Arc slowly re-establishing PRIDE program for youth

By Scott Hewitt, Columbian social issues & neighborhoods reporter

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The financially strapped Arc of Southwest Washington is making money, leasing out office space to sister nonprofits and retiring long-term debt, according to board president Justin Myers.

"There's a lot going on and we are really rocking," said Myers, who has served as acting director of Arc since the last executive was let go in January 2012.

The Arc, which provides services to people with developmental disabilities and their families, is also setting aside dollars for the eventual revival of its central, therapeutic PRIDE for Kids program. The target is sometime next year, but even when PRIDE does come back to life, Myers said, it won't be what it used to be: a fully staffed physical and vocational clinic for children with disabilities.

"It won't be a 100 percent therapeutic model anymore," Myers said. There will probably be a great deal more voluntary and peer-to-peer work done at the new PRIDE, when it does come online again, he said. "We're going to have community meetings to hear what people think we are in need of and how we can get there."

The more immediate task, Myers said, is continuing to pull the shaky Arc back into the black. That's being accomplished partially by leasing out office space in its building at 6511 N.E. 18th St.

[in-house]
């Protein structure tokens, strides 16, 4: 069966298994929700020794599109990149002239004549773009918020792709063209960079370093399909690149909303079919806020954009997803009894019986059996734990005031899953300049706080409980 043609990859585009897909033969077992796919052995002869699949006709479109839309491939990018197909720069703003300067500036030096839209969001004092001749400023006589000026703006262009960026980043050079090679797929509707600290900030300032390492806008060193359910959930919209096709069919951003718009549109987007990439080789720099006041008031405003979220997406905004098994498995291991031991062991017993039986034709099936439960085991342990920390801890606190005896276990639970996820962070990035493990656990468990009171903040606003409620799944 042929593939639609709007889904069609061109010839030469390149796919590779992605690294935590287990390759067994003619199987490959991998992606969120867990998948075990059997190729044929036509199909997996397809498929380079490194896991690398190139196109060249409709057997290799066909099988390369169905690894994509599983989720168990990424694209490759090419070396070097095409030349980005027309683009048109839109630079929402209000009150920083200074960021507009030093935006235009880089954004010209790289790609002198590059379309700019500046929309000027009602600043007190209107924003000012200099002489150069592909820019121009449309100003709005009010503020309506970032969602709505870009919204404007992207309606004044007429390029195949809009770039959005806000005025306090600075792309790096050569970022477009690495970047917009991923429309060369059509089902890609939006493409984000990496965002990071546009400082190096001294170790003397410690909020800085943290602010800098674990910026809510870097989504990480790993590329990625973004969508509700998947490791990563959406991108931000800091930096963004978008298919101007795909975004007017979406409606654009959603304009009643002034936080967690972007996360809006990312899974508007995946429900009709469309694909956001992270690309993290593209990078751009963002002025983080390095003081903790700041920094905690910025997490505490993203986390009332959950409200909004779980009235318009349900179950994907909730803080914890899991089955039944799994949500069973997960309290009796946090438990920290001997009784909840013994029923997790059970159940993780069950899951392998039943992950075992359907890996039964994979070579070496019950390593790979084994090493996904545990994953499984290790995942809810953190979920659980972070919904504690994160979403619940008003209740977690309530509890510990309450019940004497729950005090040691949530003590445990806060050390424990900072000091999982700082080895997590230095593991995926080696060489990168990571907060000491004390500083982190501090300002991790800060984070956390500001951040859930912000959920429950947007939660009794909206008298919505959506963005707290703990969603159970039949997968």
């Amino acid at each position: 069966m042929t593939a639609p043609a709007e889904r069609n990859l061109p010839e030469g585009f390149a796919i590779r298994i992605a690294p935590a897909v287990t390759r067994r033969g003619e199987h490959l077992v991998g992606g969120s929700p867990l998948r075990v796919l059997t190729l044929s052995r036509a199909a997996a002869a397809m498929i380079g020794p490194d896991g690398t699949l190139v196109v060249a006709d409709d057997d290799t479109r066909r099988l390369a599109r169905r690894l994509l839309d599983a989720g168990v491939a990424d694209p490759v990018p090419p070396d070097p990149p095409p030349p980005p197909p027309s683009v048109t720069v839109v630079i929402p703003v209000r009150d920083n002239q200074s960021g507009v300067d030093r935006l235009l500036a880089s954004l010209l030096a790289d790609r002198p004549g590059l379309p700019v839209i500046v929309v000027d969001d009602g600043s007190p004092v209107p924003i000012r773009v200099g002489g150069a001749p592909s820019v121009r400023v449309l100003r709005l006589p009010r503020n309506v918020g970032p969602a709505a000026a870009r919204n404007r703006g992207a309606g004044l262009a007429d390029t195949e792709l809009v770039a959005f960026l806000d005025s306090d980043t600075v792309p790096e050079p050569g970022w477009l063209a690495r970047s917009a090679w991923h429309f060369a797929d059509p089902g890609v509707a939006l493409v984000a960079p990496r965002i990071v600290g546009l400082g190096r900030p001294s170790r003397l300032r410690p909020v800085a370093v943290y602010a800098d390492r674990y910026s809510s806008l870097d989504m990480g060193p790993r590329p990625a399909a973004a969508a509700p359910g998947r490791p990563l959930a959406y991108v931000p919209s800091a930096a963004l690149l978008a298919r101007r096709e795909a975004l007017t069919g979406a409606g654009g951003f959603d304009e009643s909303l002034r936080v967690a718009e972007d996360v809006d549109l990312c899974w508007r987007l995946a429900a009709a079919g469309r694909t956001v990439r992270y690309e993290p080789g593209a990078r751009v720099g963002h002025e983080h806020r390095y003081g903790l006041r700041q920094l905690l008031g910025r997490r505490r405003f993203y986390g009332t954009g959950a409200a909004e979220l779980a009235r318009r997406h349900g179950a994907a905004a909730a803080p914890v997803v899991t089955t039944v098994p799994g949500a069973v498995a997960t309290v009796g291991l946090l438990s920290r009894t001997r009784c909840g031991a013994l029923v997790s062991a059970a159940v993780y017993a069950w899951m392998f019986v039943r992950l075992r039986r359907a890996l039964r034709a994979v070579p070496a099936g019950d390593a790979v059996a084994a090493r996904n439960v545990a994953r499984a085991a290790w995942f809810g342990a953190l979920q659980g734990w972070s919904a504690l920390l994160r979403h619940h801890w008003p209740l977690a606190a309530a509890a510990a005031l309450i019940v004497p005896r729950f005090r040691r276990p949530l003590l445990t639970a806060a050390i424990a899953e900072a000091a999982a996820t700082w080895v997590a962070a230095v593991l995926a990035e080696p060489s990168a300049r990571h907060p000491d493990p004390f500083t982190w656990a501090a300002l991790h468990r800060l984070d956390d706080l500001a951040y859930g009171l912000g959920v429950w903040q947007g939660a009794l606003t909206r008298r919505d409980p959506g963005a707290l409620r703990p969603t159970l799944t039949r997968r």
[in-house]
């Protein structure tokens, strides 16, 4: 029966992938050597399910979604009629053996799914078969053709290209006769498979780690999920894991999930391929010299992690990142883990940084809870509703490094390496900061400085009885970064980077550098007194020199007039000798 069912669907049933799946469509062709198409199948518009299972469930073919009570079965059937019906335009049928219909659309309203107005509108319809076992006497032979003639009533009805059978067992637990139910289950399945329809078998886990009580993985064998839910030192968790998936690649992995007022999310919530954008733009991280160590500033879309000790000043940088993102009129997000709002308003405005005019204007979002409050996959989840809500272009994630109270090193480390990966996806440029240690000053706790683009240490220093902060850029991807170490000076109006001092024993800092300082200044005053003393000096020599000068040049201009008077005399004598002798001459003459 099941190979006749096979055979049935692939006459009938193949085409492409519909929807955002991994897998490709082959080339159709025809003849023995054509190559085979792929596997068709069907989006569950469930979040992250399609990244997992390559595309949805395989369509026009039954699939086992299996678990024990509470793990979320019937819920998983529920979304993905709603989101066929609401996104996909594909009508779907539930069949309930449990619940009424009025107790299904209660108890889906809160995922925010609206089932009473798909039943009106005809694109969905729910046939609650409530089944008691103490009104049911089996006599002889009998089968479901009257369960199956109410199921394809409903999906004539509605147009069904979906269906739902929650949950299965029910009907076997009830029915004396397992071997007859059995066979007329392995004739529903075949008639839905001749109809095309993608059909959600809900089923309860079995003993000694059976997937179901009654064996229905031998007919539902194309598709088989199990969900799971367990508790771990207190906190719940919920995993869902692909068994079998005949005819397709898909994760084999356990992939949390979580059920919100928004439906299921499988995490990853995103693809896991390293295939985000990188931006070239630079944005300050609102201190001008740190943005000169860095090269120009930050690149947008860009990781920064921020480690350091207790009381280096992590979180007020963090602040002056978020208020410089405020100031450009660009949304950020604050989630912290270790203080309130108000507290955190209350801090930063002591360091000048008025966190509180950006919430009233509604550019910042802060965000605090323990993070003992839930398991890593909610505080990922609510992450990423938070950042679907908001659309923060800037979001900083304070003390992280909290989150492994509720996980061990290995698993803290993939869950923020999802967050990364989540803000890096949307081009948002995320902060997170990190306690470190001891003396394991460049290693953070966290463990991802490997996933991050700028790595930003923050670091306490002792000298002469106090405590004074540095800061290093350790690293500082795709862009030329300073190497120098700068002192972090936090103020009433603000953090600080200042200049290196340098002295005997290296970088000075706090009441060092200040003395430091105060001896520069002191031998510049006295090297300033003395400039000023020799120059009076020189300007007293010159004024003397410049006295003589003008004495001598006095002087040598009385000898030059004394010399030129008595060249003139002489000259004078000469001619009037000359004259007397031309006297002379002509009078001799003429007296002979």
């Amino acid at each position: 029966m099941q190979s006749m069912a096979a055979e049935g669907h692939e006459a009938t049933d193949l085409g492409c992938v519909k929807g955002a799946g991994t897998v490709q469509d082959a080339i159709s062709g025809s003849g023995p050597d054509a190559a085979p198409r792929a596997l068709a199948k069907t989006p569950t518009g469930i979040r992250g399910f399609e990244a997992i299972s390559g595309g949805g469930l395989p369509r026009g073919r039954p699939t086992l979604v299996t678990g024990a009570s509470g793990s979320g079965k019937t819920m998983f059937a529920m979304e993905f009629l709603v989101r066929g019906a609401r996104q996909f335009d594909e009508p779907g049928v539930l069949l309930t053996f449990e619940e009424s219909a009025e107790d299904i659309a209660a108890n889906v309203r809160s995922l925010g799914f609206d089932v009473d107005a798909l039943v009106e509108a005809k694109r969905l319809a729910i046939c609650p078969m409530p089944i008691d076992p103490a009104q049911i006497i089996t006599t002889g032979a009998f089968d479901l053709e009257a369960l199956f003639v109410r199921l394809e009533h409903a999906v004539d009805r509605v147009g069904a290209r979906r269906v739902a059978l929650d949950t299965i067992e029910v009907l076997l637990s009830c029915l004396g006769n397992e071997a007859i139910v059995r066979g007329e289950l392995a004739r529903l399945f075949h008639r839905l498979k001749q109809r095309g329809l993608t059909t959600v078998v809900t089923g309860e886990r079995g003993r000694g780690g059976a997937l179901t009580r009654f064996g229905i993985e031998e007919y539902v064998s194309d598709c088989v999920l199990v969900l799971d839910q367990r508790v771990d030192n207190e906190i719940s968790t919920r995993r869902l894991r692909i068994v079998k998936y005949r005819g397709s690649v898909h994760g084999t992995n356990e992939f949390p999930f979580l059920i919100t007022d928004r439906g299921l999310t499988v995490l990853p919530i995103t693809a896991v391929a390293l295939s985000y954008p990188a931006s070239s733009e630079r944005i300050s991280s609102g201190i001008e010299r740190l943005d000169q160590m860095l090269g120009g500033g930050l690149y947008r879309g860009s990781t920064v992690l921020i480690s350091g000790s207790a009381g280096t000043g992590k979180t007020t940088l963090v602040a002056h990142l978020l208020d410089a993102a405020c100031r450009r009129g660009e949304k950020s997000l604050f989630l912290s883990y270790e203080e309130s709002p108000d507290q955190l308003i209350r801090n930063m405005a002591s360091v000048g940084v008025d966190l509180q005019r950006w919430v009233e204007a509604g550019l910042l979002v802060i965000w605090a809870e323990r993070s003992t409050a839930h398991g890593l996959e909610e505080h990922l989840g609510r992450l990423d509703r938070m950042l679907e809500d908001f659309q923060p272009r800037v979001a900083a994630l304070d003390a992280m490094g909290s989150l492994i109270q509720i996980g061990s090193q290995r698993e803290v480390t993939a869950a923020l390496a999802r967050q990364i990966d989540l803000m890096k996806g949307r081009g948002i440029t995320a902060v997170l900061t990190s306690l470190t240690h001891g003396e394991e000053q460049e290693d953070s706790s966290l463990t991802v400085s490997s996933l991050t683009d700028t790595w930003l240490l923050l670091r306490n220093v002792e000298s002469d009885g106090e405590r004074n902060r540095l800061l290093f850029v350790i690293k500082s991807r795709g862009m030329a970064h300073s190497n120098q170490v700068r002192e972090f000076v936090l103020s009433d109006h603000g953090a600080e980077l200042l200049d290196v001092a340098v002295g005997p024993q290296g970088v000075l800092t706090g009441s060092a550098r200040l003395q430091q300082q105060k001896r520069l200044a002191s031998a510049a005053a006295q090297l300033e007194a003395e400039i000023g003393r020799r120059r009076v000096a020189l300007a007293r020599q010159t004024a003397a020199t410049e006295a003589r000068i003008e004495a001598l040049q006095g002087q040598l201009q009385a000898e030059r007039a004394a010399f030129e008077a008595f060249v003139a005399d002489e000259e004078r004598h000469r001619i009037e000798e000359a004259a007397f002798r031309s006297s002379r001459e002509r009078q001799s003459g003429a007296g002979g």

Educational Opportunities for Children and Families, which operates local Head Start classrooms, has already moved in. And on Friday, Myers said, The Arc inked a deal with New Vision Programs, which works with at-risk youth and operates group homes in Oregon and Washington, to host state-supervised visits with its young clients at the Arc.

Myers also said the Arc's long-vacant, surplus real estate on East Fourth Plain Road near Westfield Vancouver mall is finally getting a lot of looks. "We've got some highly interested parties," he said.

Million-pound drive

When the Arc went public with its financial troubles earlier this year, it also announced a million-pound clothing donation drive set to wrap up Sept. 30. So far, Myers said, the total donated is about 250,000 pounds. That's a long way from the goal, Myers said, but the Arc is thrilled nonetheless at the "outcry of community support and donations." Right now, he said, there's 50,000 pounds sitting in the Arc's warehouse just waiting for pickup and delivery to Value Village thrift stores. Myers wouldn't say how much that 50,000 was expected to bring in -- but it'll be a big, welcome chunk of cash, he said.

"It will definitely build our nest," he said.

Before the Arc can launch a revived PRIDE for Kids program, Myers said, there's more basic rebuilding to do -- like hiring an office manager and an executive director. Right now, he said, the Arc is limping along without these essential positions filled. Hiring will probably happen early next year, Myers said. Meanwhile, the Arc's paid staff still hovers at around 30 people -- down from 57 at its maximum a few year ago.

"We want to prove we've back on a solid foundation. We don't want to grow too fast," Myers said. "Fundraising has been good but not spectacular."

If you are interested in donating to the clothing drive, visit arcswwa.org or call 360-546-3158.

Scott Hewitt: 360-735-4525; http://www.facebook.com/reporterhewitt;http://www.twitter.com/col_nonprofits.